He vowed to never fall in love…
Meg Anthony was never raised a lady. Instead, she grew up amongst grifters who used her unique “finding” ability for their own selfish purposes. Recently, she’s been taken under the wing of the Duke of Camden and the Order of M.U.S.E., learning not only the fine art of becoming a lady, but how to use her extraordinary talent to help others.
But Meg’s gift is a beacon to unsavory characters who would possess her.
Charged with her protection, Lord Badewyn knows–too well–that his wild, Welsh castle is no safe haven for this lovely, all-too-desirable creature. Part human, part fallen angel, he is one of the Nephilim. He is a recluse sworn never to love. As the dangers to Meg grow more threatening, he cannot help but find himself tempted beyond all reason…and tested to see if he has both a heart and a soul.
To begin, I have not read the previous books in this series and while I was not the least bit lost, I was left wanting to go back and read them as the Duke of Camden has assembled quite the interesting group of individuals and I suspect I would quite enjoy reading their tales as well. As it was, Meg’s story proved to be fascinating on its own as we learn that the young miss is not the wellborn lady she appears, but rather a commoner who possesses the gift of “finding” and whose male guardian forced her to use her gift to steal from others before she found her way to the Duke’s care.
While it is quite possible one of the previous books may have shown how Meg came to join Camden’s Order of the M.U.S.E. (Metaphysical Union of Sensory Extraordinaires), it doesn’t lessen the impact of Meg’s fright at discovering the very men she’s been hiding from – her uncle and cousin – have located her and are lying in wait to abscond with her and force her back into their nefarious service. Nor was it surprising that Camden arranged for her to go into hiding in order to insure her safety. What was surprising was that her “hiding place” was full of its own set of dangers that could prove to be as equally harmful to her continued existence should she succumb to her attraction to Lord Badewyn. And as the son of a fallen angel, what chance does she have at being able to resist such a handsome man, regardless of his attempted aloofness?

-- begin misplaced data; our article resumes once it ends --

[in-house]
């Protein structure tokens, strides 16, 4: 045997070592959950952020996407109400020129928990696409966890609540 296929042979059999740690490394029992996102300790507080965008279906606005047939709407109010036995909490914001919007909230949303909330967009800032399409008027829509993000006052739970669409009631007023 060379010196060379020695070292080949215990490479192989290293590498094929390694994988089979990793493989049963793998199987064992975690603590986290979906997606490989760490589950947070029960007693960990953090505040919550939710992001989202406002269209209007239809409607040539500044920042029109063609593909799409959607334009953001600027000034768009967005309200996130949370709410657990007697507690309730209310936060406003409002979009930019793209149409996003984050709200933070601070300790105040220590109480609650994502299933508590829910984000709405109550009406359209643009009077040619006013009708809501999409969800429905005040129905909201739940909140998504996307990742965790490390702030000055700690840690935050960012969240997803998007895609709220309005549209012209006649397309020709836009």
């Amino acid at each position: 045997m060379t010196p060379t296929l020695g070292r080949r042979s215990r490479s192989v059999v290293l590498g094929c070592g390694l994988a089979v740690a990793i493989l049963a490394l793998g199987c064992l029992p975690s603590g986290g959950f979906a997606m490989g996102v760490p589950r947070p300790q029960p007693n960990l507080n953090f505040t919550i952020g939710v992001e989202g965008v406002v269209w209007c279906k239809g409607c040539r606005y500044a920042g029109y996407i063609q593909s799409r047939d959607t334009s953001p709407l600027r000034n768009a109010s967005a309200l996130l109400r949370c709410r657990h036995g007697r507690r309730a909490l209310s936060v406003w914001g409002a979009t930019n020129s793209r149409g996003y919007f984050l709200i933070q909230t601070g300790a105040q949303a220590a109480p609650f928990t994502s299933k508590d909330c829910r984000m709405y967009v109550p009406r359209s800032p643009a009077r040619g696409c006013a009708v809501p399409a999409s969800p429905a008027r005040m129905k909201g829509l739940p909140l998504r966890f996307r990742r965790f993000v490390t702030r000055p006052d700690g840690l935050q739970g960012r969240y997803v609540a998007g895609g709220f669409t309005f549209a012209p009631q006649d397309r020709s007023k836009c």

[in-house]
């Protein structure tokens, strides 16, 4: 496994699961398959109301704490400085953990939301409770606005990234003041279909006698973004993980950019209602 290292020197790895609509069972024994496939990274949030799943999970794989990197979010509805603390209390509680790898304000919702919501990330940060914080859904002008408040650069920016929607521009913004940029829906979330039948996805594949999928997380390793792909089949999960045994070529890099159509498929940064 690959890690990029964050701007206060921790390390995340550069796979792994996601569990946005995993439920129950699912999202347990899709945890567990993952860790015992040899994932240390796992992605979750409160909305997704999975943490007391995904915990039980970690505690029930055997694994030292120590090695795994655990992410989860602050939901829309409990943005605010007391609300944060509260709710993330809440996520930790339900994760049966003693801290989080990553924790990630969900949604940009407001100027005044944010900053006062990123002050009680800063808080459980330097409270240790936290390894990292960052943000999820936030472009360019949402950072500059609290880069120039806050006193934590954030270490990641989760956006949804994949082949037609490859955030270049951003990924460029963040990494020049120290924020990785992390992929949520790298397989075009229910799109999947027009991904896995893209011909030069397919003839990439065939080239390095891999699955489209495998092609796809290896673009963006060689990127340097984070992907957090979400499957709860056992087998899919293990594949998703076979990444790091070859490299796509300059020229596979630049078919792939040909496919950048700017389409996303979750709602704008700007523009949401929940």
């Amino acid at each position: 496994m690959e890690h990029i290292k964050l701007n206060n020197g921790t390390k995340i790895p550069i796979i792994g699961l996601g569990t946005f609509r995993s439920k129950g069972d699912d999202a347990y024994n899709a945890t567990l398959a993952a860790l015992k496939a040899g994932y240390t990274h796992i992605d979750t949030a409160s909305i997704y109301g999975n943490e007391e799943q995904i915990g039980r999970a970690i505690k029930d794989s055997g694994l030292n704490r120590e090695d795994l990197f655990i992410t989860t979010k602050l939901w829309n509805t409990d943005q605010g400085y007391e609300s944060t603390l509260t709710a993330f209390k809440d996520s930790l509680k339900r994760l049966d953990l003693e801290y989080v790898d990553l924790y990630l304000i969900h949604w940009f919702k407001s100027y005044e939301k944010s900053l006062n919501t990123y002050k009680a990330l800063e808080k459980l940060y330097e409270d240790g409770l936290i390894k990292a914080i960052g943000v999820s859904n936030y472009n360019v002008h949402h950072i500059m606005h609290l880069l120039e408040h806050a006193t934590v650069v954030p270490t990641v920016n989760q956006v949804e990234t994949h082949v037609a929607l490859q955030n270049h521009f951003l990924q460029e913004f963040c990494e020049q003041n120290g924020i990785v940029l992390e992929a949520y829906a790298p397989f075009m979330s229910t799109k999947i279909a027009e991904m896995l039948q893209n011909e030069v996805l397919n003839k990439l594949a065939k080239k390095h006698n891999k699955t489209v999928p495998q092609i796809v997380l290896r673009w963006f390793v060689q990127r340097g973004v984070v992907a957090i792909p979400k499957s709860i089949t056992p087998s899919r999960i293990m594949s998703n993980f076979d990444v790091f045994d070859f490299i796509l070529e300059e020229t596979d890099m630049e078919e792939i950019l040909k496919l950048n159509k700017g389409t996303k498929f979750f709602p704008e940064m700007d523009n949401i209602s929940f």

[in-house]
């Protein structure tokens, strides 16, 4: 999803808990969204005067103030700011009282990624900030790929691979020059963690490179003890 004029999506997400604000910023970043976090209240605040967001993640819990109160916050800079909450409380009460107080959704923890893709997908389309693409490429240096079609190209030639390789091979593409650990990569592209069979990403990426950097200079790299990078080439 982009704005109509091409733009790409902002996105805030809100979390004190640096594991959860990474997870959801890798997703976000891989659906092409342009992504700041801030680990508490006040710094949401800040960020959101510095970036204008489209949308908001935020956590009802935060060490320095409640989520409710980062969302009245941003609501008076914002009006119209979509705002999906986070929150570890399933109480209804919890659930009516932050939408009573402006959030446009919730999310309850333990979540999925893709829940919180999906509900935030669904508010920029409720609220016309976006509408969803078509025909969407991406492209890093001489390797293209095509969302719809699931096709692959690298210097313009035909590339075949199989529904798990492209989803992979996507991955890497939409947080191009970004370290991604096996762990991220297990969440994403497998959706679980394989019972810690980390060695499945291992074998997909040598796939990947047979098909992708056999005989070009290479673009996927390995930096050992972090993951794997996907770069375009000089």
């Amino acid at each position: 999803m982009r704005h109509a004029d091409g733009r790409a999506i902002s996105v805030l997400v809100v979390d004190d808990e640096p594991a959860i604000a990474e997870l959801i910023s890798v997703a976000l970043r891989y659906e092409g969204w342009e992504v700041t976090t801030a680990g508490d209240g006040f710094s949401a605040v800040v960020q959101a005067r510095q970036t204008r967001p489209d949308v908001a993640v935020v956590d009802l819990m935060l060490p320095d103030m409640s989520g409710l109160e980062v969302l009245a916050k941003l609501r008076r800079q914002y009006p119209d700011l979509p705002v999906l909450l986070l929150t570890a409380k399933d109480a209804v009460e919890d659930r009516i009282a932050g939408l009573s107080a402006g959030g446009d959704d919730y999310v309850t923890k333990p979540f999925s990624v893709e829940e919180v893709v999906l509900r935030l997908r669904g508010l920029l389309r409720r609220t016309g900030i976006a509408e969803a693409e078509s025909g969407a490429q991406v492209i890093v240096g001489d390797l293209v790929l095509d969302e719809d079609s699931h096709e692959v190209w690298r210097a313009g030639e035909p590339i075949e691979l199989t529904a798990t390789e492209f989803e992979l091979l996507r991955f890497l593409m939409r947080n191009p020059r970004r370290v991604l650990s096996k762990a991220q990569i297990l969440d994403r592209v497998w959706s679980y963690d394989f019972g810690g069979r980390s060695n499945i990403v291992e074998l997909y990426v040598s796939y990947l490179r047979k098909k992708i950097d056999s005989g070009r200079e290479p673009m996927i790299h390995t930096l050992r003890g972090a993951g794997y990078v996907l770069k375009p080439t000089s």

I quite enjoyed that while Meg was trying to do what was right and act as a lady in accordance with the instruction she’d received from Lady Easton, we were treated to the true Meg as her personality came through more and more as she spent time with Lord Badewyn. I found Lord Badewyn’s refusal to act upon his attraction to Meg in order to protect her to be rather refreshing, especially as facts about his parentage were revealed over the course of the novel. In the end, it was Lord Badewyn who succumbed to his attraction to Meg, but not before he does all that he can to insure her safety. When he finally does give in to his attraction, well let’s just say thank goodness for a well-stocked library and a well-read man. The sex scenes were steamy without being overly erotic and felt true to both the historical genre and the paranormal genre, but for entirely different reasons. It was Marlowe’s ability to combine the two genres while creating such engaging characters that made me enjoy The Lost Soul of Lord Badewyn so much. The ending was rather all encompassing in the various characters that it affected and this left me wanting more of the series. Hopefully I can find time to squeeze books one and two in before book four is released. Fingers crossed.